Virginia Tech partners on education effort with U.S. Navy research division Carderock
The Virginia Tech College of Engineering has signed five-year educational partnership agreement with the U.S. Naval Surface Warfare Center’s Carderock Division, allowing students to work directly with Navy engineers at naval facilities and research centers.
The goal of this partnership: Encourage students to pursue a career in science, technology, engineering and mathematics (or STEM, for short) disciplines, by providing unique hands-on opportunities to help solve real-world technical challenges the Navy faces. The program is open to graduate and undergraduate students.
“This educational partnership agreement gives us a great opportunity to build innovative educational collaborations between Virginia Tech and Carderock,” said Leigh McCue-Weil of Norfolk, Va., an associate professor of aerospace and ocean engineering and lead program manager on the partnership. “We bring students there on tours. We share software. We advise their people to degree. This puts an umbrella over a lot of it.”
Carderock – based in Bethesda, Md., with research locations across the United States, including Norfolk, Va. -- will provide academic and career guidance to students, make personnel available to teach, and assist in the development of science and engineering courses. The agency employs approximately 3,600 scientists, engineers, technicians, and support personnel.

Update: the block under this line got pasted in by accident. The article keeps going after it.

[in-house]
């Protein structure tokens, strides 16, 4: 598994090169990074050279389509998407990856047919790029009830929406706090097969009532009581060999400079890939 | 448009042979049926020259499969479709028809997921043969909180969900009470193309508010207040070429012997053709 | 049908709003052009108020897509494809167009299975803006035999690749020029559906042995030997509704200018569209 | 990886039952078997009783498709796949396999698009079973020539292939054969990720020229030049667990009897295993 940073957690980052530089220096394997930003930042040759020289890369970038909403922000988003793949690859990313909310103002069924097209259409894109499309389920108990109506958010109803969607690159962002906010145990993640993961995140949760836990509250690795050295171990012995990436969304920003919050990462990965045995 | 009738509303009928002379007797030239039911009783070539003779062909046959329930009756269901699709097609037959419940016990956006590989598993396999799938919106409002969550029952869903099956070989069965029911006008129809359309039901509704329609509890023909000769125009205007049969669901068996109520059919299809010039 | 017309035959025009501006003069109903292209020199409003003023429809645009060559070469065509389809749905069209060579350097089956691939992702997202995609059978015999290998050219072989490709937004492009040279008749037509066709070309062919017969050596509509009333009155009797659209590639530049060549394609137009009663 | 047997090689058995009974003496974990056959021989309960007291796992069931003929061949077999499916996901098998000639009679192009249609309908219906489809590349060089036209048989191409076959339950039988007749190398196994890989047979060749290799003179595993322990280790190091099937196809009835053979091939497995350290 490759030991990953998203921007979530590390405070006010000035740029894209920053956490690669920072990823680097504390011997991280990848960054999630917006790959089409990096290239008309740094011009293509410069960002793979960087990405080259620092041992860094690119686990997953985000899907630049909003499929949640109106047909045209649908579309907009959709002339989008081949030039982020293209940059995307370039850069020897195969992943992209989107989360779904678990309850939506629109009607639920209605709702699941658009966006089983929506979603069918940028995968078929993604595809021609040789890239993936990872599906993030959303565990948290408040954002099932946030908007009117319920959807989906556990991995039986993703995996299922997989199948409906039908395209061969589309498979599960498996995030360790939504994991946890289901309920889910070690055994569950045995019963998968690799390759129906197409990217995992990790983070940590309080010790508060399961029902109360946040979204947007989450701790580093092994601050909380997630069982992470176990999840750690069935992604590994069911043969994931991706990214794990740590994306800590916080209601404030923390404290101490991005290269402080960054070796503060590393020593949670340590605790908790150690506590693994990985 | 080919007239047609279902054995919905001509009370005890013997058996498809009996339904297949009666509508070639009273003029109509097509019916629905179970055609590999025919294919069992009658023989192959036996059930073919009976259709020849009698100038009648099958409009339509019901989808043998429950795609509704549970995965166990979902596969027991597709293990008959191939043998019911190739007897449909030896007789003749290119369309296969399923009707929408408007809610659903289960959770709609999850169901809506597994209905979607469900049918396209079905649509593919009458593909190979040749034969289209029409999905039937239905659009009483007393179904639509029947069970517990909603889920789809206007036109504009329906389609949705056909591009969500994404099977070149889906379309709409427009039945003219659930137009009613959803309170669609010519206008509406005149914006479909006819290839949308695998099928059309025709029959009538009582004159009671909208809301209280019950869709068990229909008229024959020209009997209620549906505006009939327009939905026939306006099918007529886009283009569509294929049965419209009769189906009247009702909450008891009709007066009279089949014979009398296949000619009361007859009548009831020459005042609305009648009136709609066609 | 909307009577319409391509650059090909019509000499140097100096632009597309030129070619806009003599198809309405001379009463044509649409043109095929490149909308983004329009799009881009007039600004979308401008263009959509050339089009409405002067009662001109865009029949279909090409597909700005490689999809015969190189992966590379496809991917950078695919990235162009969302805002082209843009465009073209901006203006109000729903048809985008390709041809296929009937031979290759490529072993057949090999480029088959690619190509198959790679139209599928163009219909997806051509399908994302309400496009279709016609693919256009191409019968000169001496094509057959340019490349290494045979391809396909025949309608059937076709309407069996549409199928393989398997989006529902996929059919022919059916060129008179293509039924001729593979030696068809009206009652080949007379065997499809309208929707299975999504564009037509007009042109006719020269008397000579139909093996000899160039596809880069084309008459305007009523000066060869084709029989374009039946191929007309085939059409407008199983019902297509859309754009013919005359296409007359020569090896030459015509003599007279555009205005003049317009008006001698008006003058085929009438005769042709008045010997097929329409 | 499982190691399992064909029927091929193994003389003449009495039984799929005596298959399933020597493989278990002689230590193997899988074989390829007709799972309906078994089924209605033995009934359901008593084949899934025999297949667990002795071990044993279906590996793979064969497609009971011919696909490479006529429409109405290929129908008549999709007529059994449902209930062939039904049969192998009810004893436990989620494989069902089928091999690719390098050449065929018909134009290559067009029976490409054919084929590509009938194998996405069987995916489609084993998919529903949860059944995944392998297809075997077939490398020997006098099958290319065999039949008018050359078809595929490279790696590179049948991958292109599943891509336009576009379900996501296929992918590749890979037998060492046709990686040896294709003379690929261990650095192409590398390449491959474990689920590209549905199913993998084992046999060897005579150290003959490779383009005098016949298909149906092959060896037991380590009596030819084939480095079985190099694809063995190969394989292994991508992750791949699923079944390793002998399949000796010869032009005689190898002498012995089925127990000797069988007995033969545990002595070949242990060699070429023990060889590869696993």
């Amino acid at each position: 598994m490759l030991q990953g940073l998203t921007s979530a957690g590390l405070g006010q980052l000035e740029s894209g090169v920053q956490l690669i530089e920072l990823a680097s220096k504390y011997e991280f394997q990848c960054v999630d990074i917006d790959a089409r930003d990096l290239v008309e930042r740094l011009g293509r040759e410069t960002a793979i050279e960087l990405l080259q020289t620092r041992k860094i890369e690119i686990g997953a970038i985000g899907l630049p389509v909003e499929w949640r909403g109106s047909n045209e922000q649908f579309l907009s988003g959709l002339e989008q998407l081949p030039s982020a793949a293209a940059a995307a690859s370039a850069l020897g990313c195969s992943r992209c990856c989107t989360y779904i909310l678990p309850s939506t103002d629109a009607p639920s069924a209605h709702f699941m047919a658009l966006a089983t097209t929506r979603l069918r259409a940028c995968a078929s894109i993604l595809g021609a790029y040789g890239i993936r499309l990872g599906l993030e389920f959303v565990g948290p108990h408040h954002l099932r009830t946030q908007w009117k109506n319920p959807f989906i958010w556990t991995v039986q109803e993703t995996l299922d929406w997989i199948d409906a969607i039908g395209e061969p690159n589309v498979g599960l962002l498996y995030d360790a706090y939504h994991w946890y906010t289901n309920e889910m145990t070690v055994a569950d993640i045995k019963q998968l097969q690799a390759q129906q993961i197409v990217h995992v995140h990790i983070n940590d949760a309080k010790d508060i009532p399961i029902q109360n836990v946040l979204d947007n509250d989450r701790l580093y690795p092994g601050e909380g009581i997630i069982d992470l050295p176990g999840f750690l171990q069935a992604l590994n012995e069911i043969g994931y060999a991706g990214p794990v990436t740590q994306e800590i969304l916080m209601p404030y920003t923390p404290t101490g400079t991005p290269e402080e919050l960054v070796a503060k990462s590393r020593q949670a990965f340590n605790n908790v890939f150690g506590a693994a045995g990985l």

“Virginia Tech students have long benefited from a positive relationship with the U.S. Navy’s Carderock facilities through internships, tours, and jobs,” said Richard C. Benson, dean of the College of Engineering. “We are excited to further strengthen this partnership through the educational partnership agreement.”
Virginia Tech has a long history with Carderock with faculty from across the university working on research projects or taking sabbaticals with the agency. Hokie students also have completed internships there and gone on to work for the agency post-graduation, and other faculty within the College of Engineering have collaborated on various research projects.
McCue-Weil said she would like to see students partnering with all of Carderock’s facilities – others are located in Philadelphia and Florida, among other posts – outside of the Norfolk, Va., locale.
Carderock’s responsibilities include science and technology research and development, testing and evaluation, product delivery, and fleet support, according to the agency. It leads the Navy in hull, mechanical and electrical engineering expertise and delivers technical solutions in order to build and sustain a dominant, ready and affordable fleet.
“It’s my hope that Virginia Tech graduates will want to choose Carderock after spending time with our scientists and engineers,” said Capt. Heidi Stefanyshyn-Piper, commander of the division.